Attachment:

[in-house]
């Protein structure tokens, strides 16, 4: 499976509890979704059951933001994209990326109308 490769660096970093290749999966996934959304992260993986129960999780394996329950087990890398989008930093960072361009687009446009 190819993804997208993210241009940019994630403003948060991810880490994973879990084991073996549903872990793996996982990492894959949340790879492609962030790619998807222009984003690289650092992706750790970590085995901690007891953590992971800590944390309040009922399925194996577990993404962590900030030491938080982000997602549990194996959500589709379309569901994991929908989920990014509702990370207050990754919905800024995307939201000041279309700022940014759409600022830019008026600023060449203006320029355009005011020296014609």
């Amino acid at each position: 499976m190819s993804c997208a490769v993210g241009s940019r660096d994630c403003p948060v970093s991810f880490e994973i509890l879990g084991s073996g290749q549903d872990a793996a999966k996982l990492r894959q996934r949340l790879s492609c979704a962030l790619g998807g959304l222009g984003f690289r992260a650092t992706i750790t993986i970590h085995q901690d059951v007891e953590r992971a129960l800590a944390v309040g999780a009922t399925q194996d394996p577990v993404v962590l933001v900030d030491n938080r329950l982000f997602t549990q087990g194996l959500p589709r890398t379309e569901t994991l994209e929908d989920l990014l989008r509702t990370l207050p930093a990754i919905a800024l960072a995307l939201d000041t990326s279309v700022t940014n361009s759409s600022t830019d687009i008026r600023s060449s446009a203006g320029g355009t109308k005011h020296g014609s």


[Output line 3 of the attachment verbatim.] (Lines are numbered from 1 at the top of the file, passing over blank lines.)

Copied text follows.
């Amino acid at each position: 499976m190819s993804c997208a490769v993210g241009s940019r660096d994630c403003p948060v970093s991810f880490e994973i509890l879990g084991s073996g290749q549903d872990a793996a999966k996982l990492r894959q996934r949340l790879s492609c979704a962030l790619g998807g959304l222009g984003f690289r992260a650092t992706i750790t993986i970590h085995q901690d059951v007891e953590r992971a129960l800590a944390v309040g999780a009922t399925q194996d394996p577990v993404v962590l933001v900030d030491n938080r329950l982000f997602t549990q087990g194996l959500p589709r890398t379309e569901t994991l994209e929908d989920l990014l989008r509702t990370l207050p930093a990754i919905a800024l960072a995307l939201d000041t990326s279309v700022t940014n361009s759409s600022t830019d687009i008026r600023s060449s446009a203006g320029g355009t109308k005011h020296g014609s």